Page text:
John Key. Photo by Getty
John Key helped the Maori Party throw a $5000-a-seat
fundraiser at which diners at the event were promised the
chance to "chat confidentially" with the Prime Minister.
The invitation for the event at Auckland's exclusive and
private Northern Club told "15 specially selected leaders"
that "John Key will change seats so that you will be on
either side of him or directly opposite for ease of
The Maori Party's two ministers, Tariana Turia and Dr Pita
Sharples, were also present at the April 2 four-course
dinner, as was co-leader Te Ururoa Flavell.
Attending the event cost a minimum of $5000-a-head and has
been described as inviting accusations of "selling access" to
the Prime Minister.
Mr Key's office is defending it. A spokeswoman said: "The
Prime Minister has attended a number of functions for the
Maori Party and the other parties we have relationships with.
It doesn't signify any deal, it simply illustrates a good
relationship with parties we work with."
She said the wording of the invitation was a matter for the
Maori Party but Mr Key was comfortable with it.
"At fundraising events the PM often changes seats in order to
meet as many people as possible."
And the Maori Party is also defending the arrangement.
Maori Party president Naida Glavich said it showed the close
relationship with the National Party.
"We were having a fundraiser and asked if he would be a
dinner speaker. That's all it was. That just signifies to use
the generosity of John Key."
She said it showed closeness between the parties but did not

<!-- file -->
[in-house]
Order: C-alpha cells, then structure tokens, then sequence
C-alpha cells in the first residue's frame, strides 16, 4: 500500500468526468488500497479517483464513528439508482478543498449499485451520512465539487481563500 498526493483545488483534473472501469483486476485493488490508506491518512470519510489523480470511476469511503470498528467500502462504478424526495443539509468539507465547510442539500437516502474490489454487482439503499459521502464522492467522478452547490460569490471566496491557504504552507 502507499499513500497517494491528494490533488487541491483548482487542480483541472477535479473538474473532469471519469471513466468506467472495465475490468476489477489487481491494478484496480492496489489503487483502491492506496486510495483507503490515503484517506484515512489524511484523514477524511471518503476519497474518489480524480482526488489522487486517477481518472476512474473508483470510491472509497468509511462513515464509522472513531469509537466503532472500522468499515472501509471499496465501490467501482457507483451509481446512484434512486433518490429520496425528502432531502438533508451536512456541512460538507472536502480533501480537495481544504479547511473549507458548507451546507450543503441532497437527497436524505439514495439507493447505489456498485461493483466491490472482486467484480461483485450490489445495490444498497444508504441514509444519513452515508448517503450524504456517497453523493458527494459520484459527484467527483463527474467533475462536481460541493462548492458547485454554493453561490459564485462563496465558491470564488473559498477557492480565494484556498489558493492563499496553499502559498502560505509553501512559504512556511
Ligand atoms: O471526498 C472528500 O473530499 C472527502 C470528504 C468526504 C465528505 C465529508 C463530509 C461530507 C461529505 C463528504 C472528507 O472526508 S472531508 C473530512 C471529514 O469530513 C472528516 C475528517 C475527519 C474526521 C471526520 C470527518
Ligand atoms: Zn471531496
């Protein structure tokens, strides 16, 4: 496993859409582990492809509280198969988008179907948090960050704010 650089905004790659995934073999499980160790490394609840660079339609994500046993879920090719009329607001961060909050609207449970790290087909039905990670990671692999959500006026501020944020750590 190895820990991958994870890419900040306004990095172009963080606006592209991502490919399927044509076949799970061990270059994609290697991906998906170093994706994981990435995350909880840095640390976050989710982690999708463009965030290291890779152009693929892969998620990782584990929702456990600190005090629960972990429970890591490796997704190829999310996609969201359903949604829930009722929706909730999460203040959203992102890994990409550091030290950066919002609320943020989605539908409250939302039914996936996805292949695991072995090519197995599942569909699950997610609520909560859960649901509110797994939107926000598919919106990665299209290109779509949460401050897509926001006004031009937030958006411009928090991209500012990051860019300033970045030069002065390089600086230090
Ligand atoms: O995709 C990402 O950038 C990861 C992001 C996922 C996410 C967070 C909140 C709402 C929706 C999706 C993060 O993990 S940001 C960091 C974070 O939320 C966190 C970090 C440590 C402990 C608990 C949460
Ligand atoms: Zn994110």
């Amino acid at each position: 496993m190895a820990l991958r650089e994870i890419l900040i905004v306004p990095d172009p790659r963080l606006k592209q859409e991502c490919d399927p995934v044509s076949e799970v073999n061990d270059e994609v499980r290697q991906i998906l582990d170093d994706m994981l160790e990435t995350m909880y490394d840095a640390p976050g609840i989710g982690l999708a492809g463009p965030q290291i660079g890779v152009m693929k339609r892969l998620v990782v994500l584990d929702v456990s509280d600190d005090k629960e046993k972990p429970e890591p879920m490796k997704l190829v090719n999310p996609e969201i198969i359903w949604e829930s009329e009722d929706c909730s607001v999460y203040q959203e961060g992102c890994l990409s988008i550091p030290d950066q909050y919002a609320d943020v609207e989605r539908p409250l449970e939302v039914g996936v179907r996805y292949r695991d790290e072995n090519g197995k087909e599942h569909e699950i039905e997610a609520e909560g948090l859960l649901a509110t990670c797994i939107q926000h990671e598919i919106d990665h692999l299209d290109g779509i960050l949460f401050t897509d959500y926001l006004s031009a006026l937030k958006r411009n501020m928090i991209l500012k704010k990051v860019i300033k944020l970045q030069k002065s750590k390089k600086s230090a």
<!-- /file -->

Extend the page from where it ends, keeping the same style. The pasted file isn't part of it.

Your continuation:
shut out coalition options this election.
"As far as the Maori Party and National, we are sitting at
the table of government. If someone else was the government,
we would still be asking to sit at the table of government."
Ms Glavich said seating was changed to move Mr Key around but
that others were also moved.
"We can't control who he speaks to after the dinner."
Asked if the $5000 "donation" price tag was a lot of money,
she said: "It is for some."
"That is the sort of fundraising we need to do to financially
prepare ourselves for the upcoming election."
The meeting was exposed by Maori Television's Native Affairs
show, which captured guests arriving and will feature
exclusive footage on its show tonight.
Labour leader David Cunliffe said he would not comment.
"That is a matter for National and the Maori Party to defend
- if they can."
Otago University political scientist Dr Bryce Edwards said
the deal would feed the belief pushed by opponents that the
Maori Party was "too close to National and not independent
"It's that criticism they have become a rich boys' clubs," he
said. The venue of the Northern Club also played into that -
"It makes them look elitist".
"These people are pretty vulnerable to the criticism they are
selling access to the people making the political decisions
in New Zealand. I think it goes down very badly with the
* Native Affairs in on Maori Television at 8.30pm
- By David Fisher of the NZ Herald